Yeah, that was I'm still in the past. Okay. But that was how we approached it. Yeah.
Okay. Still in the past means you do it differently today.
We added elements to that approach. So we, we still do it that way. We've now we've now obviously changed the tool. So it's, it's better support of, of all subject matter experts we need for that process. But of course, applications does not cover everything. Right. And, and now when you look at the ISO domains, for example, there are a lot more spaces to cover in a risk assessment process. And, and that can be done in an application centric way anymore. Right? So, so we, we, we now do it in using the ISO structure. I explained that that this is also a face approach. We have, we have topics which will be covered on group level, and we have topics which each of the divisions and functions cover as well. And then this will all be consolidated to, to an overall picture. And, and it's still a little bit, how, how would I say hands on hands on approach?
It's it's a little bit a work workshop style. So we have, we use the structure of, of the ISO domains that gives us some sort of structure. We use internal sources coming from audit, coming from incidents, taking place, coming from our known open issues. But we also look at, at sources outside, obviously we analyze incidents happening in other banks. We analyze published incidents outside, so this will all be taken into, into equation. And then we go through all the ISO domains and see what is relevant for us, prioritize them and, and start to manage that
Topic. I would like to, to bring another aspect into the, our small discussion. What I mean is that we still, we as banking community and I am a part of it. So I have to take care of what I'm saying. No, but okay. We, from my part of view, we have still to too much security, public security approach. What I, what do I mean was this, if you, there are some countries like the, the UK, the us and the Netherlands who, for example, display yearly, there losses, there losses in online banking and their losses in, in card banking. We do not pays it's. It's a policy of the German banking community, not only the commercial, but all the, all the banking communities in that K now DK. So we do not display our losses. I don't know why, because I know the losses losses are, I will not use peanuts word, but the losses are very small, very small, much smaller than the UK, which is about 500 million pounds for the last year, much smaller than in the Netherlands, which is 90 million euros for 2011 and much smaller than in the us, which is on average about 3 billion per year for it's another risk taking policy in the us, our losses are something like this compared with the others.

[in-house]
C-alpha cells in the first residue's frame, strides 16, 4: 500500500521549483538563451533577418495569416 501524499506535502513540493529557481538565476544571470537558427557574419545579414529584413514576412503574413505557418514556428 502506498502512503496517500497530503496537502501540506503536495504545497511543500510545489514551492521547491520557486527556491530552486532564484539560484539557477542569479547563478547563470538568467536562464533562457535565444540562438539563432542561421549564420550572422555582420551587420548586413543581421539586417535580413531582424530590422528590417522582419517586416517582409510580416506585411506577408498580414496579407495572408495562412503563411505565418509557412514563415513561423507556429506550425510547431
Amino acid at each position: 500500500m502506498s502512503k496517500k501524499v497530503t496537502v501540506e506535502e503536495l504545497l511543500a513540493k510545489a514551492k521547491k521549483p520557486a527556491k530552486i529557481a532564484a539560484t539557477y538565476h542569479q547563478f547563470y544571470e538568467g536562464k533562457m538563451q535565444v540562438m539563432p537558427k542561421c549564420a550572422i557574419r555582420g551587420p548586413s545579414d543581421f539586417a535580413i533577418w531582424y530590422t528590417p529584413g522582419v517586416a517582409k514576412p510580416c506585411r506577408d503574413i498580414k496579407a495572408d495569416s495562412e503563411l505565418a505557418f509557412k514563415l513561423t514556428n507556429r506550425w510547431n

Okay. And I think that if we would be a little bit more transparent in simply mentioning the losses, how small they are, our counter measures, what really, what we really do in order to protect our customers in order to protect by protecting the customer's society, then this, we would come a little bit more out of the, how to say of the somehow dangerous, not dangerous somehow obscurity corner as from my point of view, as I, I feel that we are in this corner plus politics.
Yeah. Because actually you need to guess the numbers, right? I mean, yeah.
Journalists, if you have no, if you have no data, you can rely on for probability and impact, all you do is trying to read in the sky.
I mean, we, even, we even didn't lose until now we even didn't lose CD was taxpayers or whatever, like what happened and really big banking countries. Yeah. You know, the cases. So I think we have many how to say it, successes in, in protecting our datas, our customers, the society, but we don't talk about it in public.
So we are successful. We are successful, but we seem to be unsuccessful. Yes, exactly. We don't talk about
It. That's a big pitch. Not only for me, I, I can be here for, for the last 11 years, but why
Any questions from the audience? Oh, wonderful. I keep time once for Anita. Yeah.